• Stage 1: Prepare. iDVD ensures that it has everything it needs to continue burning.
    • Stage 2: Process Menus. Buttons, motion menus, and other menu interface elements are rendered and encoded.
    • Stage 3: Process Slideshows. Slideshow photos are resized and compressed as needed. If you've specified slideshow transitions, they are rendered separately during this stage.
    • Stage 4: Process Movies. Depending on which encoding method you've chosen, this stage usually takes the longest.
    • Stage 5: Burn. The footage is multiplexed, which combines the audio and video data into a single stream that can be read by DVD players. Burning is when the laser actually etches your data into the surface of the disc.

    Figure 5.13 The disc burning process goes through five stages of encoding and writing data to disc. The small preview helps you determine how far along the process has advanced.

Saving as a Disc Image

Until iDVD 5, you needed to own a Mac with an Apple-supplied SuperDrive to burn iDVD projects. It wouldn't work with third-party external burners.

Now, that restriction is gone. However, there are still occasions when you want to save the project as a disc image, which effectively "burns" your project to the hard drive. For example, you may want to burn a DVD from that disc image on another computer, or mount the image on your desktop and preview the final project using the DVD Player application.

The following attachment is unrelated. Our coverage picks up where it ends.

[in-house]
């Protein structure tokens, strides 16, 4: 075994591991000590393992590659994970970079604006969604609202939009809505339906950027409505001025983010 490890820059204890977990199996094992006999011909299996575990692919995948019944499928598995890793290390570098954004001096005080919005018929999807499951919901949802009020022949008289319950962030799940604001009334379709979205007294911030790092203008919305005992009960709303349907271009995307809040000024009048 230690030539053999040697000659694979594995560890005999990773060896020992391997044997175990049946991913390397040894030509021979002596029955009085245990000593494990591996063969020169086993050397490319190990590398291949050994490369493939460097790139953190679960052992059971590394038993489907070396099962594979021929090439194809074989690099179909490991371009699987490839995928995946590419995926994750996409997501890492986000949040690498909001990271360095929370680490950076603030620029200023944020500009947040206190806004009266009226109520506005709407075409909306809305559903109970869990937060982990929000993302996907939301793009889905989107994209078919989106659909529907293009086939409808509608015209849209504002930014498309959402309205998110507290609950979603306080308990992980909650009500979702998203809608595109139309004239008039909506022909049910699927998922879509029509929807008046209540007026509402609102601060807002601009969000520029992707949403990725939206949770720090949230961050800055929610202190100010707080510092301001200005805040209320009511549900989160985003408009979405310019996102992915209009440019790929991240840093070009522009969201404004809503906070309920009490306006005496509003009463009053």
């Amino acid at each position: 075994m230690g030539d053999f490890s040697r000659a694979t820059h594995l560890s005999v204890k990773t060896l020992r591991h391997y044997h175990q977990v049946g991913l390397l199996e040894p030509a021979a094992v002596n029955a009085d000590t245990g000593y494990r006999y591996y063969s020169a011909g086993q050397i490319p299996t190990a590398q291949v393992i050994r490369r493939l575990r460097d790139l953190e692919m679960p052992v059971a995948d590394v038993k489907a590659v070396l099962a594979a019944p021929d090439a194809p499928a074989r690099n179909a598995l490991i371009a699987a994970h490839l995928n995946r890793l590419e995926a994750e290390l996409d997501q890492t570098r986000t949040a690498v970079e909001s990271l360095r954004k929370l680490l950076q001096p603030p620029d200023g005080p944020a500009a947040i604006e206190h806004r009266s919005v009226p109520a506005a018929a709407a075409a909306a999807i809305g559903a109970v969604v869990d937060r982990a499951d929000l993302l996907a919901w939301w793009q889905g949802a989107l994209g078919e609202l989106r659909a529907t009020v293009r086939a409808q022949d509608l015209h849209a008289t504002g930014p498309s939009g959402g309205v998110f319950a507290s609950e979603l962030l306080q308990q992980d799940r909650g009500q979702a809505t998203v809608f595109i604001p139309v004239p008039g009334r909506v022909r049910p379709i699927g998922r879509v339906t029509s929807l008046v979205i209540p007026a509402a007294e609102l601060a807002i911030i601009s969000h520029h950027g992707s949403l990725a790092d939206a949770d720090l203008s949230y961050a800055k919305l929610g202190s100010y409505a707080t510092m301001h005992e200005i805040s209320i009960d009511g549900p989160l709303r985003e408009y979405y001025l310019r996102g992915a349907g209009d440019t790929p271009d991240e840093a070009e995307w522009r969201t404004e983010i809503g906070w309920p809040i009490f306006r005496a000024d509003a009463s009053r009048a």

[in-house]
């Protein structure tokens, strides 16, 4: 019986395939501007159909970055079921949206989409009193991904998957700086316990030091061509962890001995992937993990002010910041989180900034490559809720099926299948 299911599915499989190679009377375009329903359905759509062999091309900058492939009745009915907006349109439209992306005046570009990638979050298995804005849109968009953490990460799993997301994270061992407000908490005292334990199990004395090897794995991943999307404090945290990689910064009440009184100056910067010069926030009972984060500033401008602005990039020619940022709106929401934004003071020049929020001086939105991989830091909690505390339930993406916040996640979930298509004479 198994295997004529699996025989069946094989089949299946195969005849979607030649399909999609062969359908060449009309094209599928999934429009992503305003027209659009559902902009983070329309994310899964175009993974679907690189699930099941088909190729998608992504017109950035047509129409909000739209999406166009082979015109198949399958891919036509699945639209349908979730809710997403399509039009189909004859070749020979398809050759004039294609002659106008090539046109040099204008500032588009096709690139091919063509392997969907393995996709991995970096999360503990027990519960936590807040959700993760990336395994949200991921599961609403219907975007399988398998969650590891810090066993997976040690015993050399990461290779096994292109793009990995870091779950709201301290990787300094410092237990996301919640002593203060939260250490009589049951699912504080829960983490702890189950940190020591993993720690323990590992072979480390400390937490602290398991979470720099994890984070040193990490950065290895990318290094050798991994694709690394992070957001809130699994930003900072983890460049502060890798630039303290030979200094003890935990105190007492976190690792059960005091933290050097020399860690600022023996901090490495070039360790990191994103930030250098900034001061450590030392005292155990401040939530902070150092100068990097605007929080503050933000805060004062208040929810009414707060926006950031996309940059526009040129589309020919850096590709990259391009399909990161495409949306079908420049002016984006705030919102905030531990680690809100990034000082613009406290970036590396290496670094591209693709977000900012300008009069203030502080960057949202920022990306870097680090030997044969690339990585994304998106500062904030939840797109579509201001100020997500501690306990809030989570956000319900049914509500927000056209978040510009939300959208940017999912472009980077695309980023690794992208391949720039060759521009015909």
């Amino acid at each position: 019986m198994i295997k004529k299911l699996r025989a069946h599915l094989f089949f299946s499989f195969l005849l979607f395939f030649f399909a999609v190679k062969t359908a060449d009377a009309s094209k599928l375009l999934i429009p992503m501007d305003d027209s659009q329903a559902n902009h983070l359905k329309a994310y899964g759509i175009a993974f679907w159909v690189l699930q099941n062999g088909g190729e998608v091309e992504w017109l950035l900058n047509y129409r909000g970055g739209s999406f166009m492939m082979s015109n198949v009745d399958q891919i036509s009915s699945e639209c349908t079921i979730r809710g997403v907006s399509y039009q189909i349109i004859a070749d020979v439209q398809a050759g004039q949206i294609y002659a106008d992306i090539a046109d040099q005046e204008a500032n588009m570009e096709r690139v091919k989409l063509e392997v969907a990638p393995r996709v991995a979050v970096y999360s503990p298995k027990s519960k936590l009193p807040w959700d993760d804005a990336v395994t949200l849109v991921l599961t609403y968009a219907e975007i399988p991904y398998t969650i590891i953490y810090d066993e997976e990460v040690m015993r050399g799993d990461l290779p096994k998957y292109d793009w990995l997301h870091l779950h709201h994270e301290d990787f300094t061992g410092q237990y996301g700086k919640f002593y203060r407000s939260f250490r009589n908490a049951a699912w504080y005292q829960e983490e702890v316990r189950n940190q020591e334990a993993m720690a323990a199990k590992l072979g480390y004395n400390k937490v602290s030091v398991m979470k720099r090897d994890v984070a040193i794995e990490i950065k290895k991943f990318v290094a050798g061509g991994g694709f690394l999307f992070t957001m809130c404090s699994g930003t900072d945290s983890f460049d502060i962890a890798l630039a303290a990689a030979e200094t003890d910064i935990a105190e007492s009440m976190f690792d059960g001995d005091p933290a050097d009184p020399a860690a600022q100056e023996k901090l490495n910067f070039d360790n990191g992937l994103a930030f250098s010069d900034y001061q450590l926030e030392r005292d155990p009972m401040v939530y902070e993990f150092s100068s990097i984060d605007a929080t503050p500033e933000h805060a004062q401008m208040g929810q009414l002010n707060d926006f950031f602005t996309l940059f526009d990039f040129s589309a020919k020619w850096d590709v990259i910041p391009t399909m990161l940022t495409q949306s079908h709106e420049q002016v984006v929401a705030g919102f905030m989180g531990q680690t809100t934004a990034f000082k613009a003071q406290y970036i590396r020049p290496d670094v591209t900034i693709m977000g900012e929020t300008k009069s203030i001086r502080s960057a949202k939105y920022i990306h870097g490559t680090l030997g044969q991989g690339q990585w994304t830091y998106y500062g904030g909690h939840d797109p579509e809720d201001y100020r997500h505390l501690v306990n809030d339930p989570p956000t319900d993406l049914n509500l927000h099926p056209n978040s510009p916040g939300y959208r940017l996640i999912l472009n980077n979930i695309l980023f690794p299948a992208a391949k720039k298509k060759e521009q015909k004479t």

To save as a disc image:

  1. Instead of clicking the Burn button, choose Save As Disc Image from the File menu, or press Command-Shift-R ( Figure 5.15 ).

    Figure 5.15 "Burn" a disc image to your hard drive.

  2. Choose a location on your hard disk to save the disc image; make sure you have plenty of free space.
  3. Click the Save button. iDVD follows the same procedure as when it burns a disc.

To burn a DVD from a disc image:

  1. Launch Disk Utility (located in Applications > Utilities).
  2. Drag the disc image from the Finder to the left-hand column ( Figure 5.16 ); or, choose Open from the Images menu.

    Figure 5.16 Drag a disc image to Disk Utility to burn its contents to a DVD.

  3. Select the disc image in Disk Utility and click the Burn button.
  4. Insert a recordable disc.

To play a disc image using DVD Player:

  1. Double-click the disc image to mount the disc as if it were a physical DVD.
  2. Launch the DVD Player application.

After the Burn

When the burning process is complete, iDVD spits out the DVD disc and asks if you'd like to make another copy ( Figure 5.17 ). If so, insert a new disc; otherwise, click Done.


Figure 5.17 If you're creating multiple copies of the same disc, burn them in succession so you don't have to go through the encoding stage each time.

Here are a few other suggested things to do while you're in your cooling down period.

Test your project

Just because you have a shiny disc in hand doesn't guarantee that it works. Test it on your own machine using DVD Player. Test it on friends' Macs and PCs, and insert it into your consumer DVD player. Test, test, test, or you may find yourself singing, "To every season, burn, burn, burn..."

Delete encoded assets

If you don't need to burn another disc, you can free up some hard disk space by deleting the project's encoded assets, which are stored in the project file.

Create an archive of the project for offline storage to make sure you have all of the original footage.

To delete encoded assets:

  • From the Advanced menu, choose Delete Encoded Assets.

Make duplicates

If you want to make copies of the DVD without going through the iDVD burning process, use Disk Utility or other software such as Roxio's Toast (